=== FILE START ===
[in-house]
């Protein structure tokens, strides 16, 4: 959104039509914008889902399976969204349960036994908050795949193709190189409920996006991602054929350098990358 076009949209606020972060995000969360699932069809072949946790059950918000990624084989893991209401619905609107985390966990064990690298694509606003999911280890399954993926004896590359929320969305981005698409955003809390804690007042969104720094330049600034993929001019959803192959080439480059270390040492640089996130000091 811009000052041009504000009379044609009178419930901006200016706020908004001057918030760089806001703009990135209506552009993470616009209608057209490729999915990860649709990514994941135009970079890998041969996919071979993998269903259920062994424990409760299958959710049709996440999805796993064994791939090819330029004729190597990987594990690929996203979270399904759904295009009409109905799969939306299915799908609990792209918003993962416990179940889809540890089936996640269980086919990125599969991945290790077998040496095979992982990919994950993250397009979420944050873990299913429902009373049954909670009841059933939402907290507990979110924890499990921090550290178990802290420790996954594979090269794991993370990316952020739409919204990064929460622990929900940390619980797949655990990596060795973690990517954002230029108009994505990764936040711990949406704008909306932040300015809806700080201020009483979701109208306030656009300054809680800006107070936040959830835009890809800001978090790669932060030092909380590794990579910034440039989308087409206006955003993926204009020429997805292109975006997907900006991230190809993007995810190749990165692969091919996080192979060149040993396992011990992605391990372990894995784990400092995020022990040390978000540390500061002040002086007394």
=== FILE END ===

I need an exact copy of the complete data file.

[in-house]
């Protein structure tokens, strides 16, 4: 959104039509914008889902399976969204349960036994908050795949193709190189409920996006991602054929350098990358 076009949209606020972060995000969360699932069809072949946790059950918000990624084989893991209401619905609107985390966990064990690298694509606003999911280890399954993926004896590359929320969305981005698409955003809390804690007042969104720094330049600034993929001019959803192959080439480059270390040492640089996130000091 811009000052041009504000009379044609009178419930901006200016706020908004001057918030760089806001703009990135209506552009993470616009209608057209490729999915990860649709990514994941135009970079890998041969996919071979993998269903259920062994424990409760299958959710049709996440999805796993064994791939090819330029004729190597990987594990690929996203979270399904759904295009009409109905799969939306299915799908609990792209918003993962416990179940889809540890089936996640269980086919990125599969991945290790077998040496095979992982990919994950993250397009979420944050873990299913429902009373049954909670009841059933939402907290507990979110924890499990921090550290178990802290420790996954594979090269794991993370990316952020739409919204990064929460622990929900940390619980797949655990990596060795973690990517954002230029108009994505990764936040711990949406704008909306932040300015809806700080201020009483979701109208306030656009300054809680800006107070936040959830835009890809800001978090790669932060030092909380590794990579910034440039989308087409206006955003993926204009020429997805292109975006997907900006991230190809993007995810190749990165692969091919996080192979060149040993396992011990992605391990372990894995784990400092995020022990040390978000540390500061002040002086007394």